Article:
This is actually a "triple pour" measuring cup. Why someone can't turn their wrist a little to pour from a regular spouted cup is an unknown here in Nostinkycheese Labs, but whatever. The point is this - a large measuring cup can double as a bowl. If you're mixing up herb butter, or the water/cider/mustard for gravy, you can easily use this to both measure AND mix. I have a 4-cup Pyrex measuring cup that I use all the time.



YOU MEAN THESE COST KITCHEN SPACE AND MONEY???



TURKEY PARAPHERNALIA
I come from good people, and we do not embroider our turkey. I don't know anyone who does. Can someone please tell me what the hell this stuff is for? I see this Turkey String Art kit every year. Is it one of those trashy lace-up turkeys? Like I said, I come from solid folk and we wouldn't know of such a thing. Truly, I'm lost.




SILICONE POTHOLDERS
Man, I effin' hate these things. They seemed so happy-bouncy-sproingy in the store! And sure, they're cute and kinda squeaky. But I use them only as trivets now - I just can't get a good grip with them, and if I'm moving 8 pounds of something at 400 degrees, I want to really know that I've got it firmly in hand. Fabric only, please.




On Crate & Barrel's webite, they say this piece of engineering times "three dishes simultaneously... features beep and light signals, clock and countdown functions, and the familiar touchpad controls of handheld electronics. Pre-programmed with cook times for beef, lamb, chicken, and more."

Uh-HUH.

I just wouldn't know where to start with this thing. There's only one probe, yet it times 3 dishes? If they're going that far with it, why not have it yell out "Green bean casserole - done!" instead of giving some sort of Morse code? I think by #3 I'd be trying to remember what on earth was still in the oven and there must be something else for me to remember... do I need to call someone? Is it their birthday? Maybe it's the day for the dogs to get their heartworm meds?... before finally clipping it onto my waistband as a pedometer or something.

Thursday, November 13, 2008

Time = Money = Freezing

So I'm making cupcakes for the hardy band of our church's ad-hoc builders for Habitat for Humanity. Chocolate-Spice Cupcakes with Orange-Rum Cream Cheese Frosting, to be precise.

[Habitat Captain Guy? The rest of this is way boring and there's something interesting on television right now. You have cable - find something.]

But precise is the very last thing I've been this evening. I mixed up my allspice and ginger and dumped in FOUR TIMES the amount of allspice called for. Then I discovered that my set of measuring spoons has a rare half-tablespoon on the ring, found where the teaspoon would usually be. In other words, I'd used EIGHT TIMES the amount of cinnamon in the recipe.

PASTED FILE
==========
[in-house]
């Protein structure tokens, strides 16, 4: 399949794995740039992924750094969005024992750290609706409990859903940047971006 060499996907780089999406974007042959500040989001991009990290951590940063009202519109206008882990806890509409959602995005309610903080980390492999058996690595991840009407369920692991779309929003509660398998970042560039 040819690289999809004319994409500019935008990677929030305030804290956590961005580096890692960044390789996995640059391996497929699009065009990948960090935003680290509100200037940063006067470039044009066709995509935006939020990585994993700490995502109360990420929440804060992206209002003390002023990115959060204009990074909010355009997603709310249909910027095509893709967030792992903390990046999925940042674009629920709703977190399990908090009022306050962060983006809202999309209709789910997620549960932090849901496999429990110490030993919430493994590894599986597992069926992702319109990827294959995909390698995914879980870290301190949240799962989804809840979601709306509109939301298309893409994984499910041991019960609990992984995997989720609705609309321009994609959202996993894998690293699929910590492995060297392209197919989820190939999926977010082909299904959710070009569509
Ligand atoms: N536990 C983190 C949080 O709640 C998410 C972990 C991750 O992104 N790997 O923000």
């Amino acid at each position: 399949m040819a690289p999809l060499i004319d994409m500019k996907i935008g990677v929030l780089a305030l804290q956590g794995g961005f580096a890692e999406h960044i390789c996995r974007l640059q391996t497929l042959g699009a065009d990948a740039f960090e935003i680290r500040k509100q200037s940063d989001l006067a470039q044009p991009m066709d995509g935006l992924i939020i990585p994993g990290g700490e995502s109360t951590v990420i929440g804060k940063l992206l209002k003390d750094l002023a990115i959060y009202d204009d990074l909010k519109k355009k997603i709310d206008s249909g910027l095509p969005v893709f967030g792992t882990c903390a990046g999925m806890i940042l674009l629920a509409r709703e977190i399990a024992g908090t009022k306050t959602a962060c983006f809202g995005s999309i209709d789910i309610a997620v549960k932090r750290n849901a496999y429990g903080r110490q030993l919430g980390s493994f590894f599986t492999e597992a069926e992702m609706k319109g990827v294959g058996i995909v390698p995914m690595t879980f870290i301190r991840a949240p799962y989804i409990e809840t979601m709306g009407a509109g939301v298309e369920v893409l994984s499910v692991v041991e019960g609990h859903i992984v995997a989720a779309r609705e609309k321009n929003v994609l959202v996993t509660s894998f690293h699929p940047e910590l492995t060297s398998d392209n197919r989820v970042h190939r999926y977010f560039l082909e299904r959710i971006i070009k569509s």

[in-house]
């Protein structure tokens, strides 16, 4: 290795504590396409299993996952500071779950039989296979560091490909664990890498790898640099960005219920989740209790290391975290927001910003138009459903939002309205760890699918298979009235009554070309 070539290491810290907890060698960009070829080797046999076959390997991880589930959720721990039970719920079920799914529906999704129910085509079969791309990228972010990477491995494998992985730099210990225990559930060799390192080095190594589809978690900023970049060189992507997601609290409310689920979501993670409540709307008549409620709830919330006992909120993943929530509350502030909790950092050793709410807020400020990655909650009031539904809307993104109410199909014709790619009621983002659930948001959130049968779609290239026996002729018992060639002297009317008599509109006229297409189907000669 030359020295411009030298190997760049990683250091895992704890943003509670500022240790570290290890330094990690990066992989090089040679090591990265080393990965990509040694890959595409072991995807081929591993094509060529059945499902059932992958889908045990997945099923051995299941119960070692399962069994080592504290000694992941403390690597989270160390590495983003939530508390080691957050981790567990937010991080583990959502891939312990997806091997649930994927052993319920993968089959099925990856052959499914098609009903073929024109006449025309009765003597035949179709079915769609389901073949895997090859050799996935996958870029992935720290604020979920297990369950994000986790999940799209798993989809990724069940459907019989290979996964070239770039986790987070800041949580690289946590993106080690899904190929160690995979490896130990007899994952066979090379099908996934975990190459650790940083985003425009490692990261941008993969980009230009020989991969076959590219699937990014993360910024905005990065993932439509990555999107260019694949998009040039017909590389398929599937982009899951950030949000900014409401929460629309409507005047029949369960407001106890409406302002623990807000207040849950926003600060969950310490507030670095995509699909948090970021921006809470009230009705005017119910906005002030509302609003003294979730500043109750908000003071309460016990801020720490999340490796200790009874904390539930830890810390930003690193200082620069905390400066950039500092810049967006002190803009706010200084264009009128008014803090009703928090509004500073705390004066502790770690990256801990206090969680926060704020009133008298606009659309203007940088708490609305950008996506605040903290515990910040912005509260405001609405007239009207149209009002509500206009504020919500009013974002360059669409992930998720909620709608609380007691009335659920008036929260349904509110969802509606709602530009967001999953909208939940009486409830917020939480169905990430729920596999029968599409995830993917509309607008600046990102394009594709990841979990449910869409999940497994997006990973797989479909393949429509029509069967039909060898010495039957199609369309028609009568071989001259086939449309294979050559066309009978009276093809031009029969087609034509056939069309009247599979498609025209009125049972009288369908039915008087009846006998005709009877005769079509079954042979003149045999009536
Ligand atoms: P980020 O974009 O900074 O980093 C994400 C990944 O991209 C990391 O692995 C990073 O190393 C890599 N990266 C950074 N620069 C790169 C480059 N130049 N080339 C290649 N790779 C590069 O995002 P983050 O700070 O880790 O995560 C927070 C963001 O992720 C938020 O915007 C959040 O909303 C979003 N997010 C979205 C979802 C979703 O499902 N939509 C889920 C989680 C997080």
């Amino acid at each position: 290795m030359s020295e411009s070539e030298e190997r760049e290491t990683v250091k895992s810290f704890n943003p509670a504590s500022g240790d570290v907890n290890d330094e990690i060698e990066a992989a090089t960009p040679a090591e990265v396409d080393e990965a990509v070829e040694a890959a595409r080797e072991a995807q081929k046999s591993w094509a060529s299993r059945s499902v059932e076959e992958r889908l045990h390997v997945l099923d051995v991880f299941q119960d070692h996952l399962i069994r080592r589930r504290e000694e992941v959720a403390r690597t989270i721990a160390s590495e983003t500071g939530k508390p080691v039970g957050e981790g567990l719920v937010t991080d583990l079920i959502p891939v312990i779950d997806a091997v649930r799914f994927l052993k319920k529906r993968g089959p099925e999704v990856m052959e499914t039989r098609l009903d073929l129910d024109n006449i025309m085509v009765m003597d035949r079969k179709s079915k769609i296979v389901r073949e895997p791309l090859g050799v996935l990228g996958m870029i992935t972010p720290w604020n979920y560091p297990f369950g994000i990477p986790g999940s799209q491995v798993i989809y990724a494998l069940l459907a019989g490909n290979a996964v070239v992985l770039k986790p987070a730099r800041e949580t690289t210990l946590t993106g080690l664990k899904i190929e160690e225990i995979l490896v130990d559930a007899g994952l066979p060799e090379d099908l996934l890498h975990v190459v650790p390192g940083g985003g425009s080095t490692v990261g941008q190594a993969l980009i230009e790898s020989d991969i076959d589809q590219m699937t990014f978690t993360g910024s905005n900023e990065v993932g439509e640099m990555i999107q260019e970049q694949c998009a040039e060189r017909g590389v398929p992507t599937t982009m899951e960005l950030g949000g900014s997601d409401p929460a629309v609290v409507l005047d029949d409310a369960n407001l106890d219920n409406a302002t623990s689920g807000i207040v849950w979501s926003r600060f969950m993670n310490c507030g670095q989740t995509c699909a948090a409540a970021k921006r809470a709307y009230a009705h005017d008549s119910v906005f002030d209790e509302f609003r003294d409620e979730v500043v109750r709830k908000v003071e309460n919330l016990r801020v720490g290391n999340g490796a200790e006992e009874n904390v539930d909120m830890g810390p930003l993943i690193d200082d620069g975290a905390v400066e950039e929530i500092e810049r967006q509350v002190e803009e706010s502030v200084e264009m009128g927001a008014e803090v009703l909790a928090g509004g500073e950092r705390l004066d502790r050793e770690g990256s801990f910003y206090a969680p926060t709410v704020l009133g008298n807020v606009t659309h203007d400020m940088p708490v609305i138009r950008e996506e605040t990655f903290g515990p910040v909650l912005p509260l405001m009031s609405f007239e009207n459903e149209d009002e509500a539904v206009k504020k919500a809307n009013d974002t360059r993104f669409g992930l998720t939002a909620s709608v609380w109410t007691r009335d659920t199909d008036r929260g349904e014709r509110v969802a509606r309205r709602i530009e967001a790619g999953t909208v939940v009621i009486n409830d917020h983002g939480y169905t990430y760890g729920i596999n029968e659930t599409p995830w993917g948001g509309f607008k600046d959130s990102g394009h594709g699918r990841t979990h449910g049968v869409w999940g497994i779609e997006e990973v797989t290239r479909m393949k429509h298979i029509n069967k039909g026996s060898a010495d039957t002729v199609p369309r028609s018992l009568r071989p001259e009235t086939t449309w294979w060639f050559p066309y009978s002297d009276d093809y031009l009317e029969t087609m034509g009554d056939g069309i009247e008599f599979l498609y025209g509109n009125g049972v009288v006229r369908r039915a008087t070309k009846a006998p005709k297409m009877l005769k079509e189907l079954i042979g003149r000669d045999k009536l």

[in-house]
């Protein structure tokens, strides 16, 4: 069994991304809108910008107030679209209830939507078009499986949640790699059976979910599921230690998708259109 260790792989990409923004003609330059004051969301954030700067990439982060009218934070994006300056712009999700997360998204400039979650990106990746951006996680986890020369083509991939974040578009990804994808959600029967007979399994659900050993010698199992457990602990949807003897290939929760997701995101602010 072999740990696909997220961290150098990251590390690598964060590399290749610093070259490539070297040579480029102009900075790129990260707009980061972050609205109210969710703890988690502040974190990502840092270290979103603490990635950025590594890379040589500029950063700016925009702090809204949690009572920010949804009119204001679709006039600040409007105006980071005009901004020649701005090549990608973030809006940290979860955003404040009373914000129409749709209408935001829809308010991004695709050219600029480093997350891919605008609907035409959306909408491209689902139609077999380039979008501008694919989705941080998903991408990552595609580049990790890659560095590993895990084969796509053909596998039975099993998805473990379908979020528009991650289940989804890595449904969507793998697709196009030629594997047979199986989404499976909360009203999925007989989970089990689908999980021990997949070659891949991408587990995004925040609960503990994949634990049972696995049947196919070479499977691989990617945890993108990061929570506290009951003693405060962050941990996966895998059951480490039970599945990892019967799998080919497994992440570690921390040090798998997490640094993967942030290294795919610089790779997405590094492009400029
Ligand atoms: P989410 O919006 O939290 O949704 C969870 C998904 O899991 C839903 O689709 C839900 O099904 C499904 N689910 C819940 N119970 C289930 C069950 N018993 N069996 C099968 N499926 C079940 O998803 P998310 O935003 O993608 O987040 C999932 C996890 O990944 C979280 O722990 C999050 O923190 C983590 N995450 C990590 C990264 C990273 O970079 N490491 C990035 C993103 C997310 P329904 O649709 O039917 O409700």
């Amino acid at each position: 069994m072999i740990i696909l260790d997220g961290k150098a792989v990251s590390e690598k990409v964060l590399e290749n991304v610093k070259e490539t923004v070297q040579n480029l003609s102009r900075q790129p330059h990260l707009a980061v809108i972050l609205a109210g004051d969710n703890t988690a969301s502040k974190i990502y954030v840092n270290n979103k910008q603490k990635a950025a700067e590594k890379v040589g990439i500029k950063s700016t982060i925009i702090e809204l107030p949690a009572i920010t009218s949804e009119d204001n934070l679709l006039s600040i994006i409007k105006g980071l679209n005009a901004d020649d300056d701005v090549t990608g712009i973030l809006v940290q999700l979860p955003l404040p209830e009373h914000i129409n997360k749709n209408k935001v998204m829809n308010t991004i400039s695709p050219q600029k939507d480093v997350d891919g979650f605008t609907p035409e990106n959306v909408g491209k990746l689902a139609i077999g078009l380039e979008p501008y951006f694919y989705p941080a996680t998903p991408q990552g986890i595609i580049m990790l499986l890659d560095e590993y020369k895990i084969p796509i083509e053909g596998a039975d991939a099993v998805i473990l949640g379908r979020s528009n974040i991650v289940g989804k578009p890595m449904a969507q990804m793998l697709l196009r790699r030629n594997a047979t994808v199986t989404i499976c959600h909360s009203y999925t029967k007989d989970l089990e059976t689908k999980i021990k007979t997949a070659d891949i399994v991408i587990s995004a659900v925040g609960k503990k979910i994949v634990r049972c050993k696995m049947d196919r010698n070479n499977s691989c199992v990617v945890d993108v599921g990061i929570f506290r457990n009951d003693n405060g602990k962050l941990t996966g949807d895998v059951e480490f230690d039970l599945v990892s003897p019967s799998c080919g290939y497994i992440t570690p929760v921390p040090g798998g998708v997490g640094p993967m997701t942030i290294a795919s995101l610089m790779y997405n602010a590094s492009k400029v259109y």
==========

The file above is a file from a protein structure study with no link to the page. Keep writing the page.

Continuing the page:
That's why trash cans are conveniently kept in kitchens.

So congratulating myself on my commitment to high standards (I'm going to be positive about this if it kills me), on my second effort with newly and properly measured ingredients, I jauntily tossed an egg from my right hand, sailing over my waiting left hand, to the kitchen floor.

That's the other reason trash cans are conveniently kept in kitchens. Clearly, this is not my night.

So here's something I've gotten surprisingly good at - saving money and discovering new things that can be frozen instead of thrown away or thrown across the room because I'm so damn tired of having the same thing for the fourth meal in a row.

1. Keep an emergency dinner around - either something in the freezer (soup, barbecue) or something very easily thrown together with pantry staples. Sweetie made me the only thing I felt like eating tonight; tortellini soup (boxed chicken broth, pre-made tortellini, chopped carrots, shredded Parmesan). Having an emergency dinner or two means you don't have to spend $ getting food delivered.

2. The easiest way to build up a stock of emergency dinners is to double the recipe for whatever you're making. Throwing a baked ziti together? Make an extra in a disposable foil pan, wrap it up, and freeze it. It's ready to go when you need it.

3. Did you know you can freeze a block of cheese? I had NO idea. A few weeks ago I bought a brick of Monterey Jack cheese for chicken enchiladas. It's not a type we get in bulk, so I wrapped the remainder carefully in plastic, put it in a Ziploc, and froze it. When I made Chicken Tamale Casserole this past weekend - voila! - no need to buy the cheese. The texture was a little crumbly, so I wouldn't plan on serving it on a cheese plate after freezing, but for shredding it worked beautifully.